• JS’s nomination on 29 January 1844 as an independent candidate for the presidency of the .
<November 2> patronized by the saints and branches, in the various sections of the Country where we passed, while the common news papers of the day received a liberal support bythose who pretend ‘to hunger and thirst after righteousness.’ They <We> feel justified therefore, in reprobating such a course, as detrimental to the general good of the whole church, that shows a lack of charity in the Elders.
‘Do men gather grapes of thorns, or figs of thistles?’
, at present, is the seat of the First Presidency: the place of the [HC 6:63] gathering for all saints, and the great centre of the world for pure religion, revelation, truth, virtue, knowledge and every thing else preparatory to the coming of the son of man: the best news, the best people, and the best plan of salvation must be there, Wherefore,
Resolved, unanimously, that the travelling elders are hereby instructed to use due diligence in obtaining subscribers for the Times and Seasons, and Nauvoo Neighbor and forward the pay, by safe hands, to the publishers at , that the Saints and the world may receive ‘line upon line, and precept upon precept; here a little and there a little,’ together with such extracts of translations and Revalations, as the Presidency of the church may direct, for the edification of the whole body of the church, in righteousness.
Died at Sea, Knowlton F. Hanks. I copy the following letter from one of the Pacific Island Missionaries.
“Ship Timoleon, North Atlantic Ocean Nov 4. 1843. Lat. 20o 15', Lon. 25o 19' West from Greenwich.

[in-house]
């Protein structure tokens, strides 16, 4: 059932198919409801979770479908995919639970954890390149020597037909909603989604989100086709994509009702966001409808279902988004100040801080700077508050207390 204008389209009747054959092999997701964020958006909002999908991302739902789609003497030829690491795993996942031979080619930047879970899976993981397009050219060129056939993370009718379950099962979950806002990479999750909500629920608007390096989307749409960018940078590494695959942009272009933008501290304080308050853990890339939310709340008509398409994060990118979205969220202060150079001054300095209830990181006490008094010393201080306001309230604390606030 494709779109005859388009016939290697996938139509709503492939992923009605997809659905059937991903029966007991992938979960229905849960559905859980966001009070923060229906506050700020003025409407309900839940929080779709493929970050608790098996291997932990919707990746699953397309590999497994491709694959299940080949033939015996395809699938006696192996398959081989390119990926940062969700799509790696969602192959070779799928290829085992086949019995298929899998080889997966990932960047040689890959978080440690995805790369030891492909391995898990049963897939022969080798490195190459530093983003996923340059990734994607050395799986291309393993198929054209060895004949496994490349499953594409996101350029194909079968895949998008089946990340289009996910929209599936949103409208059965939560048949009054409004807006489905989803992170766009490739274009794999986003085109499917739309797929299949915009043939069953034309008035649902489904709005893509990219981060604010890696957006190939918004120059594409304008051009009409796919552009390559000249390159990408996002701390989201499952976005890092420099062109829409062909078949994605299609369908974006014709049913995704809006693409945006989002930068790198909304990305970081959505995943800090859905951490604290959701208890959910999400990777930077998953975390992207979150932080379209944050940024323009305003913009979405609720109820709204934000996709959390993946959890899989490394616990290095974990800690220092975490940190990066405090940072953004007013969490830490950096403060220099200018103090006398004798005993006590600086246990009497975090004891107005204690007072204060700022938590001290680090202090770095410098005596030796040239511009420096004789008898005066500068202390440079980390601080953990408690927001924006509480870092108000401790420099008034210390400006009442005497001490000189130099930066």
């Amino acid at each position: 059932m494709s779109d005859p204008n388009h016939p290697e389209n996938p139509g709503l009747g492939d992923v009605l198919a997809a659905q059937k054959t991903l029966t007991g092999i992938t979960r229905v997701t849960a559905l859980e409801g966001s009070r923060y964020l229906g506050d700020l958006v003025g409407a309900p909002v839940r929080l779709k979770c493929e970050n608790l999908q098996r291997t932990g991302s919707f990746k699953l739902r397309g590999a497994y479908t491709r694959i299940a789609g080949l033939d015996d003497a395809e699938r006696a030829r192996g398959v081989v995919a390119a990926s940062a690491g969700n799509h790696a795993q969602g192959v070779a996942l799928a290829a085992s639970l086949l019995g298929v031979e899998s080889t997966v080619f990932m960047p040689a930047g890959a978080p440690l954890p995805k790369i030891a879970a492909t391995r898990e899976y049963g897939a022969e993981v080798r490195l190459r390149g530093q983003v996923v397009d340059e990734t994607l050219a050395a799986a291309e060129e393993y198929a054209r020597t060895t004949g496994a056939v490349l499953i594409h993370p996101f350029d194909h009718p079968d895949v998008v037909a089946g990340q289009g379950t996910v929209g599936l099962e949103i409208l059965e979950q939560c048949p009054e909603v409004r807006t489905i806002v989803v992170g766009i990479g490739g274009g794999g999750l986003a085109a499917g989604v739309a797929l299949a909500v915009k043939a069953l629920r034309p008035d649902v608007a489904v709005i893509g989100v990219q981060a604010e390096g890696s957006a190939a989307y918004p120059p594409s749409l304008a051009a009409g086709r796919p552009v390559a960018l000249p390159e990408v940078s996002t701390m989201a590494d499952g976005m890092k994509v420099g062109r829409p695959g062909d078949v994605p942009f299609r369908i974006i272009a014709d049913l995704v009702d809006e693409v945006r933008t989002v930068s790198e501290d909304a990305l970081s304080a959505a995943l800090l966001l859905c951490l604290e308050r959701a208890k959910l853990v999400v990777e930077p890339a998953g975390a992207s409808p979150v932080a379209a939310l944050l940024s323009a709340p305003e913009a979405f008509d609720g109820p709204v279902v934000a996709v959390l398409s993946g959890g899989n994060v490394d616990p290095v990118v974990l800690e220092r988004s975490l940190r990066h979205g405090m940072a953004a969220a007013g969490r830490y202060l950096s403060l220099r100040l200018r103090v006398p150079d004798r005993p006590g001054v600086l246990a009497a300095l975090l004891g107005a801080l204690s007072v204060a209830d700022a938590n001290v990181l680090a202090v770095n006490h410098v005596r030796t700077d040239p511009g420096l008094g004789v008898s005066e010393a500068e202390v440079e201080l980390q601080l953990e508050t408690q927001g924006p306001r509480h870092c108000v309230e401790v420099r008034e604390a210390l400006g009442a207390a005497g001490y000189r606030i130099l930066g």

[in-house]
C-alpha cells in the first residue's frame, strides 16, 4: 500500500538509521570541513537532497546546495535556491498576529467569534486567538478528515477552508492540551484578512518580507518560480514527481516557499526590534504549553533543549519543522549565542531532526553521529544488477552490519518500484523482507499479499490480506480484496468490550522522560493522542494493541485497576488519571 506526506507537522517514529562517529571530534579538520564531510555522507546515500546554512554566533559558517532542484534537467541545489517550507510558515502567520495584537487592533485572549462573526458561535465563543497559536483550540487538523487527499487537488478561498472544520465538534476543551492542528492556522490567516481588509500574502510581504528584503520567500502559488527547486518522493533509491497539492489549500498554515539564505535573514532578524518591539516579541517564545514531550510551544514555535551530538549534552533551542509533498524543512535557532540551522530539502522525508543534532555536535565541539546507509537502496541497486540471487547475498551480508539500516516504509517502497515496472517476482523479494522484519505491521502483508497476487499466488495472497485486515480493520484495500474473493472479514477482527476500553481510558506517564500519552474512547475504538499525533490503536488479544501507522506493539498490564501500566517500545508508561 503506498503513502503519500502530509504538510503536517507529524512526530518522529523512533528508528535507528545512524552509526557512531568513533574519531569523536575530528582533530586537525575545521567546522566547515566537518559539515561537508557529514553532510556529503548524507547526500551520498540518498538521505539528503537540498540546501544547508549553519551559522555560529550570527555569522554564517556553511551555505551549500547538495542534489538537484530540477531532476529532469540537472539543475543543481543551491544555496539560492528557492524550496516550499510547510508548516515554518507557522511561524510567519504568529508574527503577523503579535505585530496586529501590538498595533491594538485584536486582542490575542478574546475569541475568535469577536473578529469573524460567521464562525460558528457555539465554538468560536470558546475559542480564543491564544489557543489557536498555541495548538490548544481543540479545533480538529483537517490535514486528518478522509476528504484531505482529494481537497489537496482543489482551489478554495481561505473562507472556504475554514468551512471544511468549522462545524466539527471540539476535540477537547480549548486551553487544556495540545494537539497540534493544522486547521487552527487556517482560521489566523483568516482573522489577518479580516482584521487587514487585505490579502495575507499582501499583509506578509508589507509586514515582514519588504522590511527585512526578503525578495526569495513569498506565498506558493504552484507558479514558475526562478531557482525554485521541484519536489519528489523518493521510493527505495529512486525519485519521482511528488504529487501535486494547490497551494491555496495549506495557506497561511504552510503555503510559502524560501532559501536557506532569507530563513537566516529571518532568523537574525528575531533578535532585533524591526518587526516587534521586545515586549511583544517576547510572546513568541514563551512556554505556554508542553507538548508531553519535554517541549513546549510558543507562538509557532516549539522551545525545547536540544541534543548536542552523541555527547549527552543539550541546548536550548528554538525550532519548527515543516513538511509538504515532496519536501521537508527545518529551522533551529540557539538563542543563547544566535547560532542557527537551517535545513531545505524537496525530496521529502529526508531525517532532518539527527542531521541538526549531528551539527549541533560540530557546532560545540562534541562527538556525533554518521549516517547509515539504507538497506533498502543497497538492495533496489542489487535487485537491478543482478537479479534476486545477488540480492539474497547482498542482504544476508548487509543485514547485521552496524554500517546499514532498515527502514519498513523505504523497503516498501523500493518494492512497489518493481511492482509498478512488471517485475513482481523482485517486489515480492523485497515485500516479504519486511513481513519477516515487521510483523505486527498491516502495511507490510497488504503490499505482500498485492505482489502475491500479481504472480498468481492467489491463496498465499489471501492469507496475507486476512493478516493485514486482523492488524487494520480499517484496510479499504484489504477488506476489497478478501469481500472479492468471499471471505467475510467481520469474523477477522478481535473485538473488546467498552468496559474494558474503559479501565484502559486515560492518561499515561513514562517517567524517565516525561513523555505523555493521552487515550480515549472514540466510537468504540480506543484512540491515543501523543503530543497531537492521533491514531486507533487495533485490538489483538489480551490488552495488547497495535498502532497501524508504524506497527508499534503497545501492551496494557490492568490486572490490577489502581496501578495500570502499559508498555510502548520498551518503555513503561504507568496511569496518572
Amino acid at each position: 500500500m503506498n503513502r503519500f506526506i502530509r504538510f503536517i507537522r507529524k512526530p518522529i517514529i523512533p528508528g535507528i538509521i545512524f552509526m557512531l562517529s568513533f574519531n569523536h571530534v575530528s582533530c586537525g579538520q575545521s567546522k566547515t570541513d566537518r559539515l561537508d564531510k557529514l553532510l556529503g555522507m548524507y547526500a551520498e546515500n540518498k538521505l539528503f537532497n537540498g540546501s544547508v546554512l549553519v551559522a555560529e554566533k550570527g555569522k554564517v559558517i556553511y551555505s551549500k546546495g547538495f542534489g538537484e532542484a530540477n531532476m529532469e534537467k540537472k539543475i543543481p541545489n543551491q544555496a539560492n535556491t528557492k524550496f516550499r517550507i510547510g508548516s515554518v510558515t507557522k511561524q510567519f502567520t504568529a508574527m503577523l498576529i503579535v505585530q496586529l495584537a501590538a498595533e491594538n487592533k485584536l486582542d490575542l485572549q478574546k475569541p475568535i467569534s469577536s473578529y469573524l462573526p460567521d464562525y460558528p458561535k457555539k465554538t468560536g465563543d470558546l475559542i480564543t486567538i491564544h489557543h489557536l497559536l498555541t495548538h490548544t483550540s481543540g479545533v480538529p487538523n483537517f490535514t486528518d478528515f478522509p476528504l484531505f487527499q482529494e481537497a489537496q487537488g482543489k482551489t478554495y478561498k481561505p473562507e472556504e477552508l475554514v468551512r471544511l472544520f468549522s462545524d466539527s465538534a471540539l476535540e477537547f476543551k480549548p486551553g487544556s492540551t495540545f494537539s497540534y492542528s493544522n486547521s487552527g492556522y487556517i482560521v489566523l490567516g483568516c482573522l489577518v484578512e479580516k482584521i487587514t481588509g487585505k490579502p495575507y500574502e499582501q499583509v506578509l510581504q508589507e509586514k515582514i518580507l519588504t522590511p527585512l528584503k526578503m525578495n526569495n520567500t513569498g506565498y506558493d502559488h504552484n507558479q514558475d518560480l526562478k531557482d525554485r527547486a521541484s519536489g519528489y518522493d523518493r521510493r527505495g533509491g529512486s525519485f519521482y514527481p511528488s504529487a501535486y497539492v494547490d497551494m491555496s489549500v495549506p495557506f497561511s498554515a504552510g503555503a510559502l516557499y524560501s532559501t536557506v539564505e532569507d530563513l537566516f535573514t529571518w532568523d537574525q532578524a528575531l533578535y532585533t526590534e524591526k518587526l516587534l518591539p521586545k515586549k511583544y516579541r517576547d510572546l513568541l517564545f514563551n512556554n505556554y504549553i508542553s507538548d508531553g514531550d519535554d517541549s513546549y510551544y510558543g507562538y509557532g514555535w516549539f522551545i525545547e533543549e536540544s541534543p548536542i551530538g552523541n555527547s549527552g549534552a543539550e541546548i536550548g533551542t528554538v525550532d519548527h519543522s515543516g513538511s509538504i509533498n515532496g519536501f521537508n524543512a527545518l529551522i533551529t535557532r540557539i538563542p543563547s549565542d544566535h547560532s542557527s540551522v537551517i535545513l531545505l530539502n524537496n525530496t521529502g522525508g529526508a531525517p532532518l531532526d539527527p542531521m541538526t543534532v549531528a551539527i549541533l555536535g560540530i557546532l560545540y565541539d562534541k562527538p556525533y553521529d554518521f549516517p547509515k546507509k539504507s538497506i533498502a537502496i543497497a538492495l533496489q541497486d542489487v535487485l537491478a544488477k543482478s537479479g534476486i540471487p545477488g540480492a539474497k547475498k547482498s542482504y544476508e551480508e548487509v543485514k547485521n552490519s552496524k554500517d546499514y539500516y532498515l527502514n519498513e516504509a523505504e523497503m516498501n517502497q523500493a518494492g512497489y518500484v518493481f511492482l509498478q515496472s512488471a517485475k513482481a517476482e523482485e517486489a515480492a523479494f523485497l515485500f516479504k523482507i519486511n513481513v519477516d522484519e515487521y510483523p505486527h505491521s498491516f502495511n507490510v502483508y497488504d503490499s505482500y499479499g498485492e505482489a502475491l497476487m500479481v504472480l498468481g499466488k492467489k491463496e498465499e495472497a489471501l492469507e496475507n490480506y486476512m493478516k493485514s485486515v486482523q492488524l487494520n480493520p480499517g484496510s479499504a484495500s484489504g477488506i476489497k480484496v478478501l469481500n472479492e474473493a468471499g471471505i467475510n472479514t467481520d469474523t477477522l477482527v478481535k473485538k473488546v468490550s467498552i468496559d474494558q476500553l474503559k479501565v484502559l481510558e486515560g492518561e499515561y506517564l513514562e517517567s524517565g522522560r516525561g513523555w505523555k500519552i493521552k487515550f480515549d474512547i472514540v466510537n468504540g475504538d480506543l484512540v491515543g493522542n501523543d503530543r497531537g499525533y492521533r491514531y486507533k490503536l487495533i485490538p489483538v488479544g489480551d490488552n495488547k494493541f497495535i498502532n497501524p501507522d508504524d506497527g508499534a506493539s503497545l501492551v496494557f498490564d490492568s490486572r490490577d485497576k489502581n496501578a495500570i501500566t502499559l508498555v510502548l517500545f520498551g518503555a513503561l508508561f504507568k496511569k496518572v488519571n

I expect ’ere this reaches you, brother will deliver you the letter and articles I sent you by him, with the $8.00 in cash, I expect he has told you the state of Bro. Hanks’ health when he left us, the reason I never wrote you the particulars of his health was, because he did not wish to have his friends know the worst. I did not see him from the time I left them at Evansville till he comes to me at Winchester. At first sight of him there I saw he had failed materially, and I was bed-fellow with him; my heart often ached to hear the deep rooted cough as it racked his whole frame. I kept a bed vessel with some fresh water in it and what he raised from his lungs would sink in it like lumps of clay; this indicated to me that short of the immediate interposition of Divine Providence, nothing would save him from a premature grave. On his passage from to he seemed to recruit [illegible], but from to New Bedford he, with , took passage in a packet: the weather was rough and they were both sea sick; by being exposed to the sea air together with his sea sickness his disease took a regular downward course, from which I had but little hopes of his recovering recovery. When I met him at Winchester, the kind attention and anxious solicitude which sister Abigail and the rest of the family took in his welfare, seemed to recruit him [illegible] a little.
When we took stage for , our friends in Winchester, with myself [p. 1761]